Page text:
In a free-wheeling interview with the German magazine Der Spiegel, Pakistani Prime Minister Imran Khan shared his views on the upcoming US elections, apprehensions vis-a-vis India's greater involvement in Afghanistan and Islamabad's warm ties with Beijing, among several other issues. 

Pakistani Prime Minister Imran Khan has said he would like the next American president to afford Islamabad "even-handed treatment" on par with arch-rival India, while weighing in on the outcome of the US presidential election on 3 November during an interview with the German magazine Der Spiegel.

"What we really want from the US is even-handed treatment with respect to India, especially with the dispute in Kashmir. The region is a hotspot, it could flare up at any time. That's why we expect the US, as the strongest country in the world, to be even handed, whoever becomes president", the 68-year-old Khan told the magazine.

Trump's ties with Pakistan didn't really get off on the right footing, with the 74-year-old American president having blasted Islamabad on 1 January 2018 for giving the US nothing but "lies and deceit" in return for billions of dollars of financial assistance since 2001. However, the Trump administration reportedly recalibrated its ties with Islamabad last year after the US entered formal negotiations with the Taliban in Afghanistan. 

While Khan deftly parried a question about which candidate he backed as the next American president, the former cricket world cup winning captain-turned-politician did concede that the incumbent US president was "unpredictable", despite the Democratic Party challenger being the frontrunner in the polls.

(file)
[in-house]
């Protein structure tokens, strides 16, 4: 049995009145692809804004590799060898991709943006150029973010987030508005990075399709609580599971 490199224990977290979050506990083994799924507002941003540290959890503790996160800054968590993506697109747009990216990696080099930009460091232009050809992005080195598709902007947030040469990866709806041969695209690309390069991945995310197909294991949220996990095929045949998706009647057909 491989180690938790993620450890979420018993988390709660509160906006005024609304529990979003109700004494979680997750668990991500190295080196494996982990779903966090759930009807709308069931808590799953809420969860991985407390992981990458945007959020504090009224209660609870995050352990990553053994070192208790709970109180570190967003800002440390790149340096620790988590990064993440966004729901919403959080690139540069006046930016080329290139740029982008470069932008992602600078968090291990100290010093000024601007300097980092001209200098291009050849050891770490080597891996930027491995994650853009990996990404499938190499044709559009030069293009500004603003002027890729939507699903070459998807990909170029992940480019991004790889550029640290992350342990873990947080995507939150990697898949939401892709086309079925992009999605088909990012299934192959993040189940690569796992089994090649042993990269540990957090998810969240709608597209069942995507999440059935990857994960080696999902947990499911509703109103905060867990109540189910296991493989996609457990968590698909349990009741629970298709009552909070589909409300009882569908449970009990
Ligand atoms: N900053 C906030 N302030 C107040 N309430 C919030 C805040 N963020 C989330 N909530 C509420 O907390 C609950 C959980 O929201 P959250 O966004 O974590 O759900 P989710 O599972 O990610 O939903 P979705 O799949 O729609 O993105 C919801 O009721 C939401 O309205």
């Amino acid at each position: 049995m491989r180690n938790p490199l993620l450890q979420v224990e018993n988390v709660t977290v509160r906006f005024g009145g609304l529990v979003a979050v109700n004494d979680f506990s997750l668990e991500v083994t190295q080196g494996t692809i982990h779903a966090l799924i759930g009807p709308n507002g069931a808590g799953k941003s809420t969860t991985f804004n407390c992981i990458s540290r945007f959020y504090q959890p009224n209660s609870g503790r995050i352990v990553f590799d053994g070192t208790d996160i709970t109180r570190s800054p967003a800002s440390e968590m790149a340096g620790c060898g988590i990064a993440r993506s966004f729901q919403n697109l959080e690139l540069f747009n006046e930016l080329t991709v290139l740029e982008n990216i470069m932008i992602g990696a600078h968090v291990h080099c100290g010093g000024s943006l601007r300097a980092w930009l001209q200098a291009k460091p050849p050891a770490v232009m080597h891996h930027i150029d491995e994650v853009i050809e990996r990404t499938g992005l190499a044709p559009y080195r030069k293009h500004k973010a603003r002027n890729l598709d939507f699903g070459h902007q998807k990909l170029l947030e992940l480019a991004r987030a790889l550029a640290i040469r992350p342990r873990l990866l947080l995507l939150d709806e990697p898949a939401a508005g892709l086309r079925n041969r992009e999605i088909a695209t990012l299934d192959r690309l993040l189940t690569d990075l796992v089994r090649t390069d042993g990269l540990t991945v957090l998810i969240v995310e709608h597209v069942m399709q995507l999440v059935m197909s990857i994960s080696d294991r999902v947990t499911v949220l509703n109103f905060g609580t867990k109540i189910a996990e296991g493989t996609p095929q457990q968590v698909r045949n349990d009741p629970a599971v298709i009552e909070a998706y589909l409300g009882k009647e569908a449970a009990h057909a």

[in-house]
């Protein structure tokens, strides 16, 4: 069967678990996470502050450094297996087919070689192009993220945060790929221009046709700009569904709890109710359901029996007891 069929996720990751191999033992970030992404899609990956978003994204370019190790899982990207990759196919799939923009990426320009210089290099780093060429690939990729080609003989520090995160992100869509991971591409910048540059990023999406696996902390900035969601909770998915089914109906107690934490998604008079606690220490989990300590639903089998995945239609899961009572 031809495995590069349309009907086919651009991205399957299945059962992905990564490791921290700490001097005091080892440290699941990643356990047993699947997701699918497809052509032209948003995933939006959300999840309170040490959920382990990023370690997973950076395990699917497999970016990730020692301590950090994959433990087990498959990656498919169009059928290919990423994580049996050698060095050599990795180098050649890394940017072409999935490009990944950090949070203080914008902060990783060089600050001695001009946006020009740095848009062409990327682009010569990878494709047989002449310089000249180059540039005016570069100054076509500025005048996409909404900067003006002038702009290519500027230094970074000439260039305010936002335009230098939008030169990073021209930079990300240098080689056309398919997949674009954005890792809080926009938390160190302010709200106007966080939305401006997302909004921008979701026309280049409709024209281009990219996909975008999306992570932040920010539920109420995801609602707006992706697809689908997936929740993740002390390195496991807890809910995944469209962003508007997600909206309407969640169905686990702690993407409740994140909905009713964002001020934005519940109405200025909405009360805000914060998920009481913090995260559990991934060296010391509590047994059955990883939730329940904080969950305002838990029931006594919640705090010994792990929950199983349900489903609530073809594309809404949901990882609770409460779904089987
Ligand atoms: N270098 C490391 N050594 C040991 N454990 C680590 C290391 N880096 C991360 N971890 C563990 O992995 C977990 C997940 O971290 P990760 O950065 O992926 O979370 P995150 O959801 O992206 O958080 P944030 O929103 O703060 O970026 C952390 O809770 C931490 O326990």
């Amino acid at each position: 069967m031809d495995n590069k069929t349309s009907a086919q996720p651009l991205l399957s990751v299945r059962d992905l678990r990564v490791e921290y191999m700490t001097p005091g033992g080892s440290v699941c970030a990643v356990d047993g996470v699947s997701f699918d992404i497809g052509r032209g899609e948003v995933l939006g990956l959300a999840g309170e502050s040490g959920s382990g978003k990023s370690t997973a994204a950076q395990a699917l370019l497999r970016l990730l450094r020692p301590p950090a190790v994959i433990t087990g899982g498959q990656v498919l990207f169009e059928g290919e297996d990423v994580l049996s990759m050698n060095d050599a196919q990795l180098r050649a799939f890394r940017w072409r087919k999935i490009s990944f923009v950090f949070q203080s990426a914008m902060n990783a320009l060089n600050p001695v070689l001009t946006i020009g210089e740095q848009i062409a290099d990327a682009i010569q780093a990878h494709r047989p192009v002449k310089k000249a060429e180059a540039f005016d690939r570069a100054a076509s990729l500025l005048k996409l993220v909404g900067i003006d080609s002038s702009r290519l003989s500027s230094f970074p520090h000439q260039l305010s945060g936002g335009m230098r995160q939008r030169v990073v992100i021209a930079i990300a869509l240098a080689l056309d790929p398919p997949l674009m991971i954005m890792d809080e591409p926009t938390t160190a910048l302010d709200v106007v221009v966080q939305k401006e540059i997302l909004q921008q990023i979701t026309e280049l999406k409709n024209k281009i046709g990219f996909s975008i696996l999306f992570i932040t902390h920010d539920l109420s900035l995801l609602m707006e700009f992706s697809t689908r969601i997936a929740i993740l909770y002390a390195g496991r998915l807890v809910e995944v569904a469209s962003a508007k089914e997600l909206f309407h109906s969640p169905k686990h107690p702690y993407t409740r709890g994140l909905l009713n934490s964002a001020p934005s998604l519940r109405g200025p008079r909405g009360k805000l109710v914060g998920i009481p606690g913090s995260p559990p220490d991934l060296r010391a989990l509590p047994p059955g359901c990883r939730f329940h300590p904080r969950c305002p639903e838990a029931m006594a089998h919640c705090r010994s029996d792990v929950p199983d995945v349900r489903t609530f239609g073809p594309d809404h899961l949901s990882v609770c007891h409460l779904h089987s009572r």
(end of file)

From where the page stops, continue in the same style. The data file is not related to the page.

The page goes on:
Khan also opined that America's premise about India being a potential counterweight to China was "flawed".

In addition, the Pakistani PM blasted the current Indian government for being inspired by the "Nazis", claiming that there are similarities between the seminal texts of the German Nazis and the Rashtriya Swayamsevak Sangh (RSS), the latter are considered the ideological fountainhead of India's governing Bharatiya Janata Party (BJP).

On the Taliban Peace Deal

The Pakistani prime minister rejected claims of Islamabad playing a "double game" in Afghanistan, referring to accusations about the South Asian nation having an under-the-table deal with the Taliban.

Khan, however, expressed hope that the next Afghan leadership would not allow itself to play into the hands of India.

"We have no favourites in Afghanistan. Our only interest is that the future government in Kabul does not allow India to operate from there against Pakistan", he was quoted as saying.

On Relations With China 

Khan expressed admiration for how the world's second-largest economy has been able to pull nearly 700 million people out of poverty since former President Deng Xiaoping's economic reforms kicked off in 1979. 

The Pakistani PM said that he was in favour of emulating the Chinese economic model in spite of the differences in the political systems of the two nations.

"It's a system based on meritocracy. I've seen how the Communist Party sort of sifts through all the talent and bring it to the top", Khan told the German magazine.

On Normalising Ties With Israel

Khan said that despite several countries in the Middle East recognising Israel in US-mediated peace deals starting in August, Islamabad would continue to stick to its traditional policy.

"Unless there's a just settlement, we cannot recognise Israel", underlined Khan, noting that Pakistan's founder and first Prime Minister Mohammad Ali Jinnah had been scathingly critical of human rights abuses in the region in the 1940s.